During normal aerobic respiration, 2% of electrons leak out of the ETC. This transports electrons directly to oxygen and therefore leads to the creation of the superoxide free radical. It has been estimated that the steady-state concentration of superoxide (a potent free radical) in the mitochondrial matrix is 5-to-10- fold higher than in the cytosol.
Hence, adequate antioxidant systems are essential. The antioxidant systems, superoxide dismutase and glutathione, are vital in protecting and preserving the integrity and function of the mitochondria.
The term “mitophagy” was in use by 1998. Mitophagy is key in keeping the cell healthy. It promotes turnover of mitochondria and prevents accumulation of dysfunctional mitochondria, which can lead to cellular degeneration.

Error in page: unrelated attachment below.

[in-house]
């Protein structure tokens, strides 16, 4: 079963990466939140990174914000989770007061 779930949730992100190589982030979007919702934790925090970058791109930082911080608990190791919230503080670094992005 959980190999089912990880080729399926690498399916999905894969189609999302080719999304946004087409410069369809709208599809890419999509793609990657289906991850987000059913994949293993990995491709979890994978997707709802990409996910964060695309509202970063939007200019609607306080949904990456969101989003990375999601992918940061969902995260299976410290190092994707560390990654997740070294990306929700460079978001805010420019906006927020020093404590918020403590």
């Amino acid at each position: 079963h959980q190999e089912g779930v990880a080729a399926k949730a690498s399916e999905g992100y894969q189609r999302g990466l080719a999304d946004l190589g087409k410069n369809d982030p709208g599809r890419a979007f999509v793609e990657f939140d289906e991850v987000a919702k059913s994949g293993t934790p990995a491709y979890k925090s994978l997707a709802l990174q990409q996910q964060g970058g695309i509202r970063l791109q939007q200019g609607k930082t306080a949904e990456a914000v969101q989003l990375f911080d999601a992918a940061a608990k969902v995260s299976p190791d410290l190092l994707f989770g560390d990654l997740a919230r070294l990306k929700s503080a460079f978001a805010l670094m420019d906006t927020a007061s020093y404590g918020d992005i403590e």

It is essential that if mitochondria are dysfunctional, they go through mitophagy, the process of breaking down and dismantling dying off mitochondria. This prevents increased reactive oxygen species created by “sick” mitochondria that are limping on, and allows for mitochondrial biogenesis, the production of new mitochondria. It’s almost a salvage operation. The balance between mitophagy and mitochondrial biogenesis occurs in healthy people and is known as mitochondrial homeostasis.
If mitochondrial homeostasis is impaired, there is an excess of inefficient mitochondria producing poor amounts of energy and increased oxidation, which is a major contributor to fatigue. Therefore, supporting mitochondrial homeostasis is important.5
Mitochondrial homeostasis is preserved by the fine co‐ordination between two opposing processes: generation of new mitochondria, by mitochondrial biogenesis, and the removal of damaged mitochondria, by mitophagy.6,7